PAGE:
This volume explores the lives and works of nine Northern women who
wrote during the Civil War period, examining the ways in which,
through their writing, they engaged in the national debates of the
time. Lyde Sizer shows that from the 1850 publication of Uncle
through Reconstruction, these women, as well as a
larger mosaic of lesser-known writers, used their mainstream
writings publicly to make sense of war, womanhood, Union, slavery,
republicanism, heroism, and death.
Among the authors discussed are Lydia Maria Child, Harriet Beecher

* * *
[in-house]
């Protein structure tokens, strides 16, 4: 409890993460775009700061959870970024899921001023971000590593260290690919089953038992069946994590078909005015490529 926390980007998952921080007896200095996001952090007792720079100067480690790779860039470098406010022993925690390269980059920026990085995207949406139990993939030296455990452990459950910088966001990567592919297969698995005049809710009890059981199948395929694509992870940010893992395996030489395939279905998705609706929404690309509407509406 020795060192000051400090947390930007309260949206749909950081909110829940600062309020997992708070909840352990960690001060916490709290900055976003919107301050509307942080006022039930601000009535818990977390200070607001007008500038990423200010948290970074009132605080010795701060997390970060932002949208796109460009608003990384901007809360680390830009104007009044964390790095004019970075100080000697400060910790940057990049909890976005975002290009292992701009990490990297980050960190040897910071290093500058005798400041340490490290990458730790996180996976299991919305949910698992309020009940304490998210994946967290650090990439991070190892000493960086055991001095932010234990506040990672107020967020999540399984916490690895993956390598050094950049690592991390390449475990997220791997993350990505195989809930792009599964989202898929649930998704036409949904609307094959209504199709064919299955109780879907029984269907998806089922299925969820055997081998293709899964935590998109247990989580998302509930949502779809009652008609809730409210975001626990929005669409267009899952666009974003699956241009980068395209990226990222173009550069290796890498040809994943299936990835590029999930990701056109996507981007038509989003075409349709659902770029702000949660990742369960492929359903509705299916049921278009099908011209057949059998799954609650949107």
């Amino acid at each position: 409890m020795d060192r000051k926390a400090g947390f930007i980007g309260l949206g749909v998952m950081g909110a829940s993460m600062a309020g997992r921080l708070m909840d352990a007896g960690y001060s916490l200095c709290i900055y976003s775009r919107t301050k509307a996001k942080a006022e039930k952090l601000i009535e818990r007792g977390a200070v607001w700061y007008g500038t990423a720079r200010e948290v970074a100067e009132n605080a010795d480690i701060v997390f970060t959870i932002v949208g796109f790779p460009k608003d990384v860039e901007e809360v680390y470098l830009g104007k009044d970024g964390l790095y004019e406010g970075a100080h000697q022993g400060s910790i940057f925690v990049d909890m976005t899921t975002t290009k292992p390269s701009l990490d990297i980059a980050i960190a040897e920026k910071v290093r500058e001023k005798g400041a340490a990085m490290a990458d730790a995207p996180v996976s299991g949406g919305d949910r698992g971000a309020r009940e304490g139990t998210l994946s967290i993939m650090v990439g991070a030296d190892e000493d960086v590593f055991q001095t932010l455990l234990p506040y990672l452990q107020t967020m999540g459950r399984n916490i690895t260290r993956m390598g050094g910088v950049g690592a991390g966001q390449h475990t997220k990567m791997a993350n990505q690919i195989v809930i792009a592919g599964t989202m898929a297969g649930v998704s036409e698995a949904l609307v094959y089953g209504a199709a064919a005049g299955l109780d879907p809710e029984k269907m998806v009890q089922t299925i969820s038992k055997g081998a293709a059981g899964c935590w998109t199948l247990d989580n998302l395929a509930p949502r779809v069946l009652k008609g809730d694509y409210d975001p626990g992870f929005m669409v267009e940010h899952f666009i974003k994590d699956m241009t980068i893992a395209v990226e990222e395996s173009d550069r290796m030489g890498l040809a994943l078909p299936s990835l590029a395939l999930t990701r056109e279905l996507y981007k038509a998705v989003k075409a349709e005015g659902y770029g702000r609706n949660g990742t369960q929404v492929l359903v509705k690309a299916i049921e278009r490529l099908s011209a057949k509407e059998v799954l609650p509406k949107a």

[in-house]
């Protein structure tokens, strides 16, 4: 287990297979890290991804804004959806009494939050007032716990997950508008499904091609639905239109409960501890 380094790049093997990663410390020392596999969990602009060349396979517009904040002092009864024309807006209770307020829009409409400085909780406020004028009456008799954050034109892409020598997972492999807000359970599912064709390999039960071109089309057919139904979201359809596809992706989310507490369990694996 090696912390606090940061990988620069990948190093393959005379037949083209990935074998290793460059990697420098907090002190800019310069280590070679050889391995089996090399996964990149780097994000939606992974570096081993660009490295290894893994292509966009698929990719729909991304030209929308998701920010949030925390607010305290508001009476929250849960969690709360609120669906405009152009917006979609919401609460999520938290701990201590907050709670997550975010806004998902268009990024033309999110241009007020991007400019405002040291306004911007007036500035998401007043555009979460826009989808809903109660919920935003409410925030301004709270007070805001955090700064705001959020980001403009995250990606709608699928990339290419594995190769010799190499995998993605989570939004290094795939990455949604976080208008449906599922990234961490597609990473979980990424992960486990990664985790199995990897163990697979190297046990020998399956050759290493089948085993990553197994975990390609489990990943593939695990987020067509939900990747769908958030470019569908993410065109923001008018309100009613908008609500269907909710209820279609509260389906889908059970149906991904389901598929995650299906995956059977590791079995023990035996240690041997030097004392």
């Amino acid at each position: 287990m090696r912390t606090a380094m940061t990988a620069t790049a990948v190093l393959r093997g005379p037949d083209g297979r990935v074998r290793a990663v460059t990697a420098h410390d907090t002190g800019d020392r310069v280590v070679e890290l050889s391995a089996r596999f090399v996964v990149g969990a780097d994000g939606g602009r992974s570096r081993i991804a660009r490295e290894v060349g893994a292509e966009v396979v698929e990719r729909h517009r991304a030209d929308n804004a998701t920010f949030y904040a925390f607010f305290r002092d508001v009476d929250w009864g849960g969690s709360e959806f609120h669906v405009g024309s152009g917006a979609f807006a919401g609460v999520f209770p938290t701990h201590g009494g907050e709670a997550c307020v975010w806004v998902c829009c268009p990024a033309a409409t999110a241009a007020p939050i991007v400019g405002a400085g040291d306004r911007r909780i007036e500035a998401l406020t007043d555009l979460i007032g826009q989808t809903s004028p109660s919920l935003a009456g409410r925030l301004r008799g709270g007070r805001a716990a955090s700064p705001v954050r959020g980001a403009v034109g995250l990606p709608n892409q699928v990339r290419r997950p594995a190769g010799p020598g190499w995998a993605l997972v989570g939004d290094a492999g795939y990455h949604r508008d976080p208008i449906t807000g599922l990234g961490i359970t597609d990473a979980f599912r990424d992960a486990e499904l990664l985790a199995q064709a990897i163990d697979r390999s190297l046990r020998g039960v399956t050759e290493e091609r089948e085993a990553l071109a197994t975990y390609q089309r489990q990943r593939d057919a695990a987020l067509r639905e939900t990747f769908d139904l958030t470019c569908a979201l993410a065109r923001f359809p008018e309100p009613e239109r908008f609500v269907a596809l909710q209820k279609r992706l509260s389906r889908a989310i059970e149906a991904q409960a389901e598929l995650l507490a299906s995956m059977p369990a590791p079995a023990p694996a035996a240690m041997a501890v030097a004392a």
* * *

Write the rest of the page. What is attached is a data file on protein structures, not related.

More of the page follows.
Stowe, Sara Willis Parton (Fanny Fern), Frances Ellen Watkins
Harper, Mrs. E. D. E. N. Southworth, Mary Abigail Dodge (Gail
Hamilton), Louisa May Alcott, Rebecca Harding Davis, and Elizabeth
Stuart Phelps. Although direct political or partisan power was
denied to women, these writers actively participated in discussions
of national issues through their sentimental novels, short stories,
essays, poetry, and letters to the editor.
Sizer pays close attention to how these mostly middle-class women
attempted to create a "rhetoric of unity," giving common purpose to
women despite differences in class, race, and politics. This theme
of unity was ultimately deployed to establish a white middle-class
standard of womanhood, meant to exclude as well as include.